Editor of Anything Motor, Sam Bisby, echoes those sentiments, advising you to really listen to the instructors around on the day. Sam told us “If you’re doing a track day with an instructor, be sure to listen to their every word and take it all in – these aren’t your average drivers or riders; they really know what they’re talking about.”

He added: “Also, be patient to get to know the track – don’t go all out to attack from the off, learn the details like the braking and reference points, along with any undulations that may unsettle the car or bike as you go around. When it then comes to doing it on your own, again, patience is key. Make sure that you get into a novice group and take advantage of the support of the instructors in that first session of the day.”

From the perspective of a motorcyclist, the Vertical Hooligan from the Riders Club London, it’s as much about choosing the right machine for the day as it is the venue. Having taken to Donington Park as a 17-year old on a Honda CBR600RR, his recommendation is “don’t use a 1000cc bike!” Again, wise words as a powerful machine can get away from you on a circuit that you’re not completely accustomed to. It’s highly advisable to start smaller and slower, building up the experience and the laps – as the guys here have advised – before you give it the beans on the big machines!

John McAvoy from Performance Bikes also had some sound advice about listening to the track day instructors, the people who know the circuit like the backs of their hands, and who can pass on some words of wisdom throughout the day. “Listen to the organisers in the morning briefing and be sure to understand what each of their signals mean and if they have any particular tips for riding that circuit,” he said.

“At Donington Park, for example, the left hand side of the tyres will take longer to warm up than the right side which is why so many people get caught out on Craner Curves. My number one piece of advice for any rider – first time or not – is to always give yourself a couple of laps at the beginning for your tyres to warm up, that way you avoid any incidents going into sections like Craner and ruining your day before it gets going.”

Most memorable track days

While the first track day is always a special event, it’s not always the one that sticks in the mind like some others. For a lot of drivers and riders who take to the circuit that first time is a learning experience and, sure, you can come away with a lot of experience and a smile as long as Silverstone; but another track day might be the one that sticks with you forever because of the car or bike you got to use and the time on track.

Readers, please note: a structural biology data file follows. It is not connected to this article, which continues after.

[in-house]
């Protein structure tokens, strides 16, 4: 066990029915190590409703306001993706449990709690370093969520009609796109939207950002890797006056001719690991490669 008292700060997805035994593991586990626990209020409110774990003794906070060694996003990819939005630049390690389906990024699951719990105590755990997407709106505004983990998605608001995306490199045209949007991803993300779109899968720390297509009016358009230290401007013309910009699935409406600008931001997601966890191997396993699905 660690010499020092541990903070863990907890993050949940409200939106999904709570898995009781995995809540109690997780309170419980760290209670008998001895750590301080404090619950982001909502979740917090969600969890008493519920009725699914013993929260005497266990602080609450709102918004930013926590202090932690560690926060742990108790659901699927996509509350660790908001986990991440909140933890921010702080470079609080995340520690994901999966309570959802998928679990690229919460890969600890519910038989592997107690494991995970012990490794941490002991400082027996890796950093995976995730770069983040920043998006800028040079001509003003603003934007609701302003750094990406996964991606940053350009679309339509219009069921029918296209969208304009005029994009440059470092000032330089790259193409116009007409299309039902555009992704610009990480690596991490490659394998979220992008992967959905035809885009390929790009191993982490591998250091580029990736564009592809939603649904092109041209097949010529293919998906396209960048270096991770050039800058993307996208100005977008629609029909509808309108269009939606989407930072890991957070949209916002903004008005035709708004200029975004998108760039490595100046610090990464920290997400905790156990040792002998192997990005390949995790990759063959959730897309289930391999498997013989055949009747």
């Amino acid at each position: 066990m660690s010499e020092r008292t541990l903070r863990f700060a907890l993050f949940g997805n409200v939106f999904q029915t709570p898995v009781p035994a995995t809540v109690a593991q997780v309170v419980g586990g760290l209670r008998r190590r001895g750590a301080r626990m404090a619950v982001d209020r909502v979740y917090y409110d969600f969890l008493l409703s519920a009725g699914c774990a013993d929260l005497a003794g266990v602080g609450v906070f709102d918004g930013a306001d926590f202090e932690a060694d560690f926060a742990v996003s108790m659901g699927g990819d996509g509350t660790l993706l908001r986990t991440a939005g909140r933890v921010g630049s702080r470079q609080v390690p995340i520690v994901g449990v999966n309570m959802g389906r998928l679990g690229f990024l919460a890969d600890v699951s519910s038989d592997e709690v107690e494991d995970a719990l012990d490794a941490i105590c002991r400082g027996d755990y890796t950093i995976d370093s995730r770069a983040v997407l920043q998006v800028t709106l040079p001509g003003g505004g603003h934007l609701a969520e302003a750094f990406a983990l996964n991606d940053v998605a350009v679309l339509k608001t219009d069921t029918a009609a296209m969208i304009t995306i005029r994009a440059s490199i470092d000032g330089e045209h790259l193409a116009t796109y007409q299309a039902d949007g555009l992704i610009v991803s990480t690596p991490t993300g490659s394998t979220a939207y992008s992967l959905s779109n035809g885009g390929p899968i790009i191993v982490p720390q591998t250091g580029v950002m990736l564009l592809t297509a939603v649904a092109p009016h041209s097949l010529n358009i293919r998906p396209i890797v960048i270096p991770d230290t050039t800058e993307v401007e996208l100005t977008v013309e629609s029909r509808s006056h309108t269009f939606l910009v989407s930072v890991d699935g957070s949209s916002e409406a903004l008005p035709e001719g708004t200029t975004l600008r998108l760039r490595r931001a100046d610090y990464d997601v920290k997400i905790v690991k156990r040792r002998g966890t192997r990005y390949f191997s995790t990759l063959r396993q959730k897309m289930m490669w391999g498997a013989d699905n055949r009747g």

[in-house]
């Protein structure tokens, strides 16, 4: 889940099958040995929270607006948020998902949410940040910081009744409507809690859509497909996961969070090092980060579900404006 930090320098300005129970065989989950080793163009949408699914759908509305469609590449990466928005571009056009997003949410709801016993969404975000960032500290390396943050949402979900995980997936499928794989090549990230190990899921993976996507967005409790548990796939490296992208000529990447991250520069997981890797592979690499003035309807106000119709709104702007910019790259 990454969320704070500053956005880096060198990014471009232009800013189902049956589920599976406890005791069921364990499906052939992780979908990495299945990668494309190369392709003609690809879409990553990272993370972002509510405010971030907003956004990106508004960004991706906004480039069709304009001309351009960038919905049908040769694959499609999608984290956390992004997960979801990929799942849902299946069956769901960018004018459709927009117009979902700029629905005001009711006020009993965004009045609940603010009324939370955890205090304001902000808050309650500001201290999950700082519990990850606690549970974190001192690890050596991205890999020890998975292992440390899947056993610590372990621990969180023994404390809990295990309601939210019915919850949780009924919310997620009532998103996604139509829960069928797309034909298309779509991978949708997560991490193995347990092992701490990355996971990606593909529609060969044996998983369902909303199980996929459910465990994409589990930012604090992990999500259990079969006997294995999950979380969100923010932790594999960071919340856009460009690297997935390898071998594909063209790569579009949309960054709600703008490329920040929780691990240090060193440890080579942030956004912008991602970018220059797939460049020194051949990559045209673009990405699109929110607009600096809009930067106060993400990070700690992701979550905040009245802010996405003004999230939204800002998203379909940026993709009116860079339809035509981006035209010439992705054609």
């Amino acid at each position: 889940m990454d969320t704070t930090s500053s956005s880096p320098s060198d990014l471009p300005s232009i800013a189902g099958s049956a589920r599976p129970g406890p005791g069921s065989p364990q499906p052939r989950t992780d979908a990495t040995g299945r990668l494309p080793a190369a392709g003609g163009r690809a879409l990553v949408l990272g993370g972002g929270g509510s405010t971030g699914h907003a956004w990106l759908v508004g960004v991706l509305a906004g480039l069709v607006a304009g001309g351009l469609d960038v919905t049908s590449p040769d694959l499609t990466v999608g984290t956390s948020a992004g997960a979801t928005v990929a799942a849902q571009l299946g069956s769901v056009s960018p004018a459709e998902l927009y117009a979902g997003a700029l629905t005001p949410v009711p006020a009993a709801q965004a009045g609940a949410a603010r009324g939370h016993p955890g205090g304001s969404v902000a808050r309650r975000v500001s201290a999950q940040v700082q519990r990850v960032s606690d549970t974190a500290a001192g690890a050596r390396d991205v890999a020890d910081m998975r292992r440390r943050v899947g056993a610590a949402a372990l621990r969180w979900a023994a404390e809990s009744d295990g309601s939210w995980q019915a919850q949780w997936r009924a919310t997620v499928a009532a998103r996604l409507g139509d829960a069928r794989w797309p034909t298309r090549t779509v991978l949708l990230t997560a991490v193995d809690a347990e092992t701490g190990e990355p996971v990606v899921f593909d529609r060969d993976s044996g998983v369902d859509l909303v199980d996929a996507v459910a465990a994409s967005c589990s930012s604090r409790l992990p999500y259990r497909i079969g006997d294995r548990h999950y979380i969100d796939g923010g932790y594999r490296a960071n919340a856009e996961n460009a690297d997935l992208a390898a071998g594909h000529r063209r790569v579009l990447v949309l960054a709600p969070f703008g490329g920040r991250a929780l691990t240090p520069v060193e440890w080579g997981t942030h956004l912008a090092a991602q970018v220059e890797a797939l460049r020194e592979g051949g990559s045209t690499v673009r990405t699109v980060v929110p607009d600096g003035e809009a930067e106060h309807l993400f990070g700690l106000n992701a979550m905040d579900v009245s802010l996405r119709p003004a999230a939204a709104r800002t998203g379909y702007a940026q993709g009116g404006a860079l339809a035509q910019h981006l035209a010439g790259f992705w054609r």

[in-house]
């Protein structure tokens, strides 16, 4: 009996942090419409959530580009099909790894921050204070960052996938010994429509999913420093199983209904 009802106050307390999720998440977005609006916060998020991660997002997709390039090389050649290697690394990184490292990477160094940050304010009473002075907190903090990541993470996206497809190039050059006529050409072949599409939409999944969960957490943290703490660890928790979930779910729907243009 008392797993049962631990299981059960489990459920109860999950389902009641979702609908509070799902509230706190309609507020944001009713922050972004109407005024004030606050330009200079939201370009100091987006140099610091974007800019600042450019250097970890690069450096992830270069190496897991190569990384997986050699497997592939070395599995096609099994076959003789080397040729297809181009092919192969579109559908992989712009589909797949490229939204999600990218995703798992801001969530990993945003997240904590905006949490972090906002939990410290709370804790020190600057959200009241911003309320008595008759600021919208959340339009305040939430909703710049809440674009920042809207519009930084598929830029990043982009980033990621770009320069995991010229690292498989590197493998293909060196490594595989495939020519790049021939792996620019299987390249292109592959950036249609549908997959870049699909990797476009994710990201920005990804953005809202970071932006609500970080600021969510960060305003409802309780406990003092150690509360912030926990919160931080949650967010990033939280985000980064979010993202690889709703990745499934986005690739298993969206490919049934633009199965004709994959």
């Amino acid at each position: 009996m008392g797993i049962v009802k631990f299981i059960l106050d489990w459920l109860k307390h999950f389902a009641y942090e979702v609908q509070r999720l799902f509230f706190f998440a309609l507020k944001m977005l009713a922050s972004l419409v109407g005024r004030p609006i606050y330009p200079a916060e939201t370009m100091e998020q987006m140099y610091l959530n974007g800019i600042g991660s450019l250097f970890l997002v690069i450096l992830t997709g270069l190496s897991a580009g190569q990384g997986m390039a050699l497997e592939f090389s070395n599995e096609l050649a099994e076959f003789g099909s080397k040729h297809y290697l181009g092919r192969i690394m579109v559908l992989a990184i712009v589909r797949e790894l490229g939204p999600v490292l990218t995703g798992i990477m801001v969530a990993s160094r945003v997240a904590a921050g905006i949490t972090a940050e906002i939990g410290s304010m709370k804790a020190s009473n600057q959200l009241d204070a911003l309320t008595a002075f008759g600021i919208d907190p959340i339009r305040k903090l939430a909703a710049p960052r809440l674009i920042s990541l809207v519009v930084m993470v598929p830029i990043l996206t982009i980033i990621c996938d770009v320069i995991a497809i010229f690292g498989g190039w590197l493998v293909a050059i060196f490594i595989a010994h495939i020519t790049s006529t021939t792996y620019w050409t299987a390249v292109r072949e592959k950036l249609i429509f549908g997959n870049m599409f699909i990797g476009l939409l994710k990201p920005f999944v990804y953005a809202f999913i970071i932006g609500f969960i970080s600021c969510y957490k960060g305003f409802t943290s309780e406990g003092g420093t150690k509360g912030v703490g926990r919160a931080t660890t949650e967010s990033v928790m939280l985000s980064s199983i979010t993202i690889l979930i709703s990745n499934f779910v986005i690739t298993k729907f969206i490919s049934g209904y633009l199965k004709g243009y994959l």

Professional racer Oli Webb recalls his first laps at Oulton Park, his local track having grown up in Manchester. “I loved Oulton Park from the age of 14 when I went round in the T cars as it was one of my first times in a proper car coming out of karting.” 

For a lot of racers, like Oli, it’s the local tracks that hold a lot of precious memories having grown up watching friends and family go round on their own track days or perhaps having attended race meetings in their younger days, sitting on the banks or standing against the fences watching the famous teams, drivers and riders go around their local circuits.

James from MrJWW also has fond memories of Oulton Park, the first circuit he ever raced around. It was certainly an eye-opening experience for him, and he told us “The freedom to enjoy the car at speed was the first revelation and then the realisation of the massive challenge of really learning how to drive hit me.”

“Beginning to understand that track speeds are so far beyond road speeds was eye-opening and it was truly breathtaking to experience what a sports car is really capable of,” he said. “It was also the first time I began to understand the importance of resilient brakes and the notion of good brakes actually making you faster out on the circuit.”